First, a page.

Upton's homer seals win in see-saw affair

Upton's homer seals win in see-saw affair

Upton's homer seals win in see-saw affair
DENVER -- As he ran out of the box Justin Upton yelled at the baseball to continue to rise.

The ball did just what the D-backs outfielder asked it to do as it sailed into the right-field seats for a two-run homer that led the D-backs past the Rockies, 9-7, in a wild back-and-forth game Thursday afternoon at Coors Field.

"He's a guy who pounds his fastball, locates it well," Upton said of Rockies closer Rafael Betancourt. "You just have to kind of get a good one to hit, and I was lucky enough to get a good pitch to hit. I knew it was at least off the wall and I was yelling at it to get up, and it carried for me, so that was nice."

It was a much-needed win for a D-backs team that has struggled so far this year to recapture the magic of 2011, when they led the Majors in come-from-behind wins and also played well in close games.

Arizona came into Thursday's game having dropped 11 of its last 14 games.

"That's the way we play," D-backs manager Kirk Gibson said of the way his team battled back. "That's what we're trying to get back to. It was a great team effort today, and it was the kind of game we needed. There was a lot of stress in it, a lot of competition."

It certainly wasn't a thing of beauty.

The two teams combined to walk 15, and though the Rockies allowed nine of those, it was Arizona reliever David Hernandez who forced in two runs with a pair of walks.

"Everything possible that was bad about baseball was out there today at some point in time," Colorado shortstop Troy Tulowitzki said.

Pretty or not, the D-backs were glad to walk away with the win, as they evened their record for the road trip at 2-2 with three games left in Kansas City this weekend.

"These are the types of games where we have to grind, put together some singles, get the big hit, that's how you build confidence," Upton said. "The blowouts don't build as much confidence as the close games do, so it's good to have a few of these."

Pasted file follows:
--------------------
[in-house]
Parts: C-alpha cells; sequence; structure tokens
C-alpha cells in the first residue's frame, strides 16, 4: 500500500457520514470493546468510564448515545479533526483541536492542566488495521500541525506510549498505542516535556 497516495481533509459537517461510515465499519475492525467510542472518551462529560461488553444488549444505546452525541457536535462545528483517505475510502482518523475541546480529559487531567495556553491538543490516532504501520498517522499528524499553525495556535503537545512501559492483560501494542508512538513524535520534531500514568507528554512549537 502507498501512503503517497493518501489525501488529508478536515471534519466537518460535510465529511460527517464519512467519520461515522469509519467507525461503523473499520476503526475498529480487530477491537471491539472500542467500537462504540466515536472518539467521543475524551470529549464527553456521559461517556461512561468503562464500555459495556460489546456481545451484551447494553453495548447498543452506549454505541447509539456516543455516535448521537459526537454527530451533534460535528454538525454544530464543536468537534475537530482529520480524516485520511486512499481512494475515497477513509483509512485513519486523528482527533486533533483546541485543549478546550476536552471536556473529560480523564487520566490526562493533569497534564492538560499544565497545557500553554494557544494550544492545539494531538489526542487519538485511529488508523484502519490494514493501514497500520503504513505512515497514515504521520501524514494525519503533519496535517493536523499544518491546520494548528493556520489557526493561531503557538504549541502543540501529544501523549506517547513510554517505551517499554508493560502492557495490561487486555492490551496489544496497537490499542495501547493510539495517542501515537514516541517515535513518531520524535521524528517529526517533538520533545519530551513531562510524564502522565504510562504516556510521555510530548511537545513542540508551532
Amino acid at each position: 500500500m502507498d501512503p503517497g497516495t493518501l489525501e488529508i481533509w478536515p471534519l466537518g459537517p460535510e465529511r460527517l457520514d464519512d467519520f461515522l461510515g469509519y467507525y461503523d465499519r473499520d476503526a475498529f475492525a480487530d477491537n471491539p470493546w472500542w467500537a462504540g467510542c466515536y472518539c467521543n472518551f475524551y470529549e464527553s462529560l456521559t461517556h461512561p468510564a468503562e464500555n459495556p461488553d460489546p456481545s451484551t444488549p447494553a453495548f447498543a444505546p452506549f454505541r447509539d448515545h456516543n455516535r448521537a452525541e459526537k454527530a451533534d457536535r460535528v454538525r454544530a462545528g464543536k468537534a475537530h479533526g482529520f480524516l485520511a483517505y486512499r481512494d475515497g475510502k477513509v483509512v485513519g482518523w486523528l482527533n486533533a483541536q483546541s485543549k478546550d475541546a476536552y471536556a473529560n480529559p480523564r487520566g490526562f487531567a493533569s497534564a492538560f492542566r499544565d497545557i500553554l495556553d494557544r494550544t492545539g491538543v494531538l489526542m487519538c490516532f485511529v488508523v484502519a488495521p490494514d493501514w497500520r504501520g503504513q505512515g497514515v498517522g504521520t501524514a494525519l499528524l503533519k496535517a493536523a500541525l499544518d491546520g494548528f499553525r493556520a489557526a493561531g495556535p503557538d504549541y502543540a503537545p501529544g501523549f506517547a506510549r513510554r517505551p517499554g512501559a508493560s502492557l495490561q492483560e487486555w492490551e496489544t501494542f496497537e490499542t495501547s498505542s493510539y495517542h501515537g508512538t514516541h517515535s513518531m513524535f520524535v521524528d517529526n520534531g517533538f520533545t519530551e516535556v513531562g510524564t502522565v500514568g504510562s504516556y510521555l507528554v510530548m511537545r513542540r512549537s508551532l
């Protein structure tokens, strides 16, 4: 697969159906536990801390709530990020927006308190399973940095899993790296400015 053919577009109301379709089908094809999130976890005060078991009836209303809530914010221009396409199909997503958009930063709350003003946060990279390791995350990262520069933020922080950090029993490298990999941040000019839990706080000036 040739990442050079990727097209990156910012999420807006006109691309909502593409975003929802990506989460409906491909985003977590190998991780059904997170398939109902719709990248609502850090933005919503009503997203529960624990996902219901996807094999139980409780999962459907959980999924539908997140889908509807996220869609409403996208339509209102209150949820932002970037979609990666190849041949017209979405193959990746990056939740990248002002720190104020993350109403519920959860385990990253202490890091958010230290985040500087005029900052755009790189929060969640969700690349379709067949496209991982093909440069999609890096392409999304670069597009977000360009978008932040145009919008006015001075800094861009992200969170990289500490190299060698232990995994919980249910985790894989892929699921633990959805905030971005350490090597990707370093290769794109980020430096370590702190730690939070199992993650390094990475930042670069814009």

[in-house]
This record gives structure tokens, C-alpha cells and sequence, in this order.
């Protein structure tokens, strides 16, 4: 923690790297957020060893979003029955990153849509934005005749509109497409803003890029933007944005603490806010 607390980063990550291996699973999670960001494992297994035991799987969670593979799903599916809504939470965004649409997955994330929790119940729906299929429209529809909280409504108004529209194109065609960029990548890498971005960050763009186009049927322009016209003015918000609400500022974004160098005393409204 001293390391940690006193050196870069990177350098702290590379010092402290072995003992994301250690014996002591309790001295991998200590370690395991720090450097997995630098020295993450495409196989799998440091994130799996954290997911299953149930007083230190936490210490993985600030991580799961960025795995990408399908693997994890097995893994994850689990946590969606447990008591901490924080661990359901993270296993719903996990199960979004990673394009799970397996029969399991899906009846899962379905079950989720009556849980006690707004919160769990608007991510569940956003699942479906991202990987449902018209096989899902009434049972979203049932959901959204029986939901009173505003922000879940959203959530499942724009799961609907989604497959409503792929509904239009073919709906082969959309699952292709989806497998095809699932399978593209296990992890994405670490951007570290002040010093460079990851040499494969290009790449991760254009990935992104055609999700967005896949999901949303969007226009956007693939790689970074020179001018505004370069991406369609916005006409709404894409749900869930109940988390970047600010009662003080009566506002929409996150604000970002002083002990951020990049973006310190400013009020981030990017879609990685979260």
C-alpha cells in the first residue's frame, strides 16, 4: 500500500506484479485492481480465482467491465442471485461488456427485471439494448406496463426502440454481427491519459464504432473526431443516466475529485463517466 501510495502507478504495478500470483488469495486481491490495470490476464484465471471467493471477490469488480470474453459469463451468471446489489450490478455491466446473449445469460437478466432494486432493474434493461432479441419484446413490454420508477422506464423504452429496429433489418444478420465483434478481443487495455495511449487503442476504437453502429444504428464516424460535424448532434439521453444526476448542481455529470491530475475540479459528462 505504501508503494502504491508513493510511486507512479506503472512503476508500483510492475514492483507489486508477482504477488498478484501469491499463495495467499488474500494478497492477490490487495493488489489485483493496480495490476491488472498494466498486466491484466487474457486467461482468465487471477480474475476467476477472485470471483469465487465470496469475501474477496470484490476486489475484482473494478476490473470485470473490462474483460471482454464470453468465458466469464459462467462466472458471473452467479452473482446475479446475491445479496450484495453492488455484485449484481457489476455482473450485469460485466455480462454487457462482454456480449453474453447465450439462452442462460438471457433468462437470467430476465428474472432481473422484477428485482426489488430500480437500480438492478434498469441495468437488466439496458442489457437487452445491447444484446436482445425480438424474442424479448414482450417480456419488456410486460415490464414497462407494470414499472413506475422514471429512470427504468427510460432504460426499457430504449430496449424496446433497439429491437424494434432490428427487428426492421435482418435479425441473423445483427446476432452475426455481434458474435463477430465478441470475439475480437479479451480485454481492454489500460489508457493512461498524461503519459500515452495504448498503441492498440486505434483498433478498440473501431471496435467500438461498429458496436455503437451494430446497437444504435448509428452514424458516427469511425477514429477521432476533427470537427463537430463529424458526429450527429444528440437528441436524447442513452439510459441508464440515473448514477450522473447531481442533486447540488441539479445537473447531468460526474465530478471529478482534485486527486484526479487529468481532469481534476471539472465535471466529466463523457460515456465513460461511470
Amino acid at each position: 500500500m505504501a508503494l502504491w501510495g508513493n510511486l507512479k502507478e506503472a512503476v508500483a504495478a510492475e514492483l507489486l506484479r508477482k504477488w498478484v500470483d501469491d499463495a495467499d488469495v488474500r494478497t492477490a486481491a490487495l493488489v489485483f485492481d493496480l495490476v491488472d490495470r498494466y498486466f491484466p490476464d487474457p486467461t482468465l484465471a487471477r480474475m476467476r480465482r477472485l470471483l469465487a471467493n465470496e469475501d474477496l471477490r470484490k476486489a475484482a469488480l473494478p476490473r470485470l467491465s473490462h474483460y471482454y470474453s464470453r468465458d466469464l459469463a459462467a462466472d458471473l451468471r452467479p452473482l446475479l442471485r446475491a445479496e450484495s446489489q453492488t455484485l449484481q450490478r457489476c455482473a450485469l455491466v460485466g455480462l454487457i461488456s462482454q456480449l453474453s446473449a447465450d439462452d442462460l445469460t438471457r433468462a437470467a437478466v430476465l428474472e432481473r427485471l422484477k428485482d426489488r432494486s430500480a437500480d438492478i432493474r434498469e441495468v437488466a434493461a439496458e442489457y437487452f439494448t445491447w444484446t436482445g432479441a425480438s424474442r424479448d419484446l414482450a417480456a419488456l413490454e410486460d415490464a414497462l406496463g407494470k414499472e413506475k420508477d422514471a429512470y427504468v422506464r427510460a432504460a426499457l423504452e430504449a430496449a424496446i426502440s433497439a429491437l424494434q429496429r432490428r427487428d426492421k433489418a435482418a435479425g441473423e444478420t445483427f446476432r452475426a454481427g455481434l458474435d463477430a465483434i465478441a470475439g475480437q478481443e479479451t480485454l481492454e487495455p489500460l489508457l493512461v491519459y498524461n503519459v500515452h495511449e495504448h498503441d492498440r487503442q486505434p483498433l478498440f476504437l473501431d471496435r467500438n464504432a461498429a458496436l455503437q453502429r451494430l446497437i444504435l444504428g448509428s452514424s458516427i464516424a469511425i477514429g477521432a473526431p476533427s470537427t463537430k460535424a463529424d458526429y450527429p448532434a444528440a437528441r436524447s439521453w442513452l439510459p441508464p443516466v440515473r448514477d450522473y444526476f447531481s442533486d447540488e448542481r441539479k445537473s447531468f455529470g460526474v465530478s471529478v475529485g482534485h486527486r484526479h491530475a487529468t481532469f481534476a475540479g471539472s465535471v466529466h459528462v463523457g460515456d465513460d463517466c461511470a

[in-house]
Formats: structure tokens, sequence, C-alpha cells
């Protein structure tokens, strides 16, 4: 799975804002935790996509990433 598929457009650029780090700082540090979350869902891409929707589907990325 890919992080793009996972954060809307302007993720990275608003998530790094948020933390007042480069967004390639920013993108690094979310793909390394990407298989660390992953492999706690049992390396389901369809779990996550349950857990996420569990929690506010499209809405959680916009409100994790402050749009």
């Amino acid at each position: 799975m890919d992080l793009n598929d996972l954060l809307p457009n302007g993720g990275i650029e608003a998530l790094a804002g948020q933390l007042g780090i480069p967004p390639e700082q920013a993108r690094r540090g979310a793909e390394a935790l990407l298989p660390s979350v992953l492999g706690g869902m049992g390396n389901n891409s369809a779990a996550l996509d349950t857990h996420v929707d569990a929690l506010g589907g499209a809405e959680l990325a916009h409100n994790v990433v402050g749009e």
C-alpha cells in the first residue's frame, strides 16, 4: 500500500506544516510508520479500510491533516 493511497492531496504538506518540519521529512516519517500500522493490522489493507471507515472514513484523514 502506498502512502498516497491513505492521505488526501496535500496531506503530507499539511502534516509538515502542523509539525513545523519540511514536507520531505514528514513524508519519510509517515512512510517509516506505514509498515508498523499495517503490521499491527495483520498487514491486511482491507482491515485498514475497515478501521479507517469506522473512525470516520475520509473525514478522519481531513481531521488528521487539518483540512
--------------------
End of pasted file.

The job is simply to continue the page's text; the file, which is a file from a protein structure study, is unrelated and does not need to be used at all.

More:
The D-backs trailed 4-3 before scoring four runs in the top of the eighth inning off of a pair of Rockies relievers.

"We can't pitch any worse than that," Rockies manager Jim Tracy said. "It's just that simple."

A 7-4 lead with normally reliable setup man David Hernandez on the mound to start the eighth seemed to be an ideal situation for the D-backs.

It didn't work out that way, though, as Hernandez was uncharacteristically wild. The right-hander issued three walks in the inning, two of which forced in runs, and was unable to pitch around a costly error by third baseman Ryan Roberts. Had Roberts been able to handle Michael Cuddyer's grounder cleanly, the Rockies would have only scored one run in the inning.

Instead, they scored three and looked poised to score more, as they had the bases loaded with two outs. Gibson elected to bring in Brad Ziegler at that point to face pinch-hitter Wilin Rosario.

Standing in right field, Upton recalled that Rosario hit a ball to him on Wednesday night with Ziegler on the mound.

"For some reason I remembered what he did [on Wednesday], and I was ready for him to drive the ball that way," Upton said. "He's usually more of a pull hitter, and he [went the other way] against Ziegler last night, so I kind of figured that was his approach."

Upton got a good jump on the line drive and was able to make a nice play on it for the third out of the inning.

Then in the top of the ninth against Betancourt, Gerardo Parra doubled with one out and stole third. After Willie Bloomquist struck out, Upton came through with the homer.

It's been a struggle this year for Upton, who started off slowly due to an injured thumb. The two-time All-Star came into Thursday's game hitting just .221 with three homers and 10 RBIs.

"You know that's when he's getting where he needs to go," Gibson said of Upton hitting the ball the other way. "He's had a good attitude through the whole thing, he's worked hard and he was rewarded today. A big hit for us."

That gave Arizona the 9-7 lead, but closer J.J. Putz still needed to get three outs to wrap things up.

In keeping with the theme of the day, it wasn't easy.

Putz allowed three straight hits to start the inning and with the bases loaded. With his bench already emptied, Tracy was forced to have pitcher Alex White hit for Betancourt. Putz was able to strike White out looking and Ramon Hernandez than hit a chopper to Roberts, who threw to second to start a game-ending double play.

"It's not the way you draw it up, but I made a big pitch when I needed to, and Ryno did a great job sticking with that," Putz said. "After what happened the inning before that shows a lot of character in Ryno right there to bounce back."

Steve Gilbert is a reporter for MLB.com. Read his blog, Inside the D-backs, and follow him on Twitter @SteveGilbertMLB. This story was not subject to the approval of Major League Baseball or its clubs.